For bakers, these are the four major food groups: flour, sugar, fat and eggs. The previous baking science blog posts have already given fun facts about flour, sugar and fat, so now it’s time for eggs!
Egg shell color, does it really matter? Marketing today tells us that brown eggs are healthier than white eggs, and therefore the consumer is charged more. Is that really necessary? No. White or brown, the contents are the same, and the nutrition value is the same. The color of the shell depends on the breed of the chicken.
Egg parts: Shell, membranes, air cell, egg white (albumen), egg yolk, chalazae.
Fun facts: 1. The older the egg = the larger the air cell. When hard-boiling eggs, it is much easier to remove the shell from an older egg than from a very fresh egg. 2. The less prominent the chalazae (the twisted egg white cord that holds the yolk in place), the older the egg. 3. Worldwide, around 1.2 trillion eggs are produced for eating every year. The average person on Earth consumes 173 eggs a year. (www.britisheggweek.co.uk)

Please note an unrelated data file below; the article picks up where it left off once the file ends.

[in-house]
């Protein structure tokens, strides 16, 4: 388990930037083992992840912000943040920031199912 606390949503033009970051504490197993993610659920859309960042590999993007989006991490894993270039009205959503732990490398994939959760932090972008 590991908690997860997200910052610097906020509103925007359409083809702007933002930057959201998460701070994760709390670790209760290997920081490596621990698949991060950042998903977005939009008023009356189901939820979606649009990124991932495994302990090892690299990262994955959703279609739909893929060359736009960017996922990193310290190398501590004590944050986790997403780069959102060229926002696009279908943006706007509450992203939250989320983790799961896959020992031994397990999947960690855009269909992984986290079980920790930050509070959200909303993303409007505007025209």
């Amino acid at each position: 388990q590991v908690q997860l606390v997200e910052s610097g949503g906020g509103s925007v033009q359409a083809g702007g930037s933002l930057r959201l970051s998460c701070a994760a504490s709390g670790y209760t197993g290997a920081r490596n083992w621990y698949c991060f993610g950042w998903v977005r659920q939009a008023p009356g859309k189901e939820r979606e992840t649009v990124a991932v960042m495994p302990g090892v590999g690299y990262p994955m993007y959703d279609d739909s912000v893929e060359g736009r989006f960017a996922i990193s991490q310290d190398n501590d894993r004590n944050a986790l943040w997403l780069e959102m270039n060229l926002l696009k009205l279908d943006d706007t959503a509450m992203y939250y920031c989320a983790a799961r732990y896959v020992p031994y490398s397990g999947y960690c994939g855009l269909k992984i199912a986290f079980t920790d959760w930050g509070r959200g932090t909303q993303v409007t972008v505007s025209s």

Egg composition: 76% water 12% protein 10% fat 2% sugar
Functions of eggs: structure, aeration, emulsification, flavor, color, nutritional value. Structure: adding more eggs to a product will give it a firmer texture. Example: fudge-style brownies have relatively low egg content. Cake-style brownies have a higher portion of eggs in the recipe.
Aeration: whipping egg yolks or whites within the MOP of a recipe will incorporate more air into your product. Some products are leavened solely with the whipping of eggs (example: chiffon cakes).
Emulsification: the lecithin in egg yolks allows fat molecules and water molecules to combine more readily.
Flavor: eggs enrich the flavor of products, giving them a more complete flavor profile.
Color: egg yolks give an eye-appealing rich color to baked goods. Also, the additional protein in eggs aid in the browning of the crust of breads, rolls or cookies.
Nutritional value: eggs are jam-packed with protein, minerals and nutrients for their relatively small size.
How do we use eggs? fried eggs, omelets, quiche, custards, meringues, soufflés, cakes, breads, cookies, muffins…..they are everywhere!
Over-whipped meringue: feels like styrofoam.
Check out these sites: The American Egg Board www.aeb.org The Canadian Egg Council www.eggs.ca
For a more in-depth look at eggs or just about any ingredient, explore the contents of this great book by Harold McGee.
“Love and eggs are best when fresh.” Russian proverb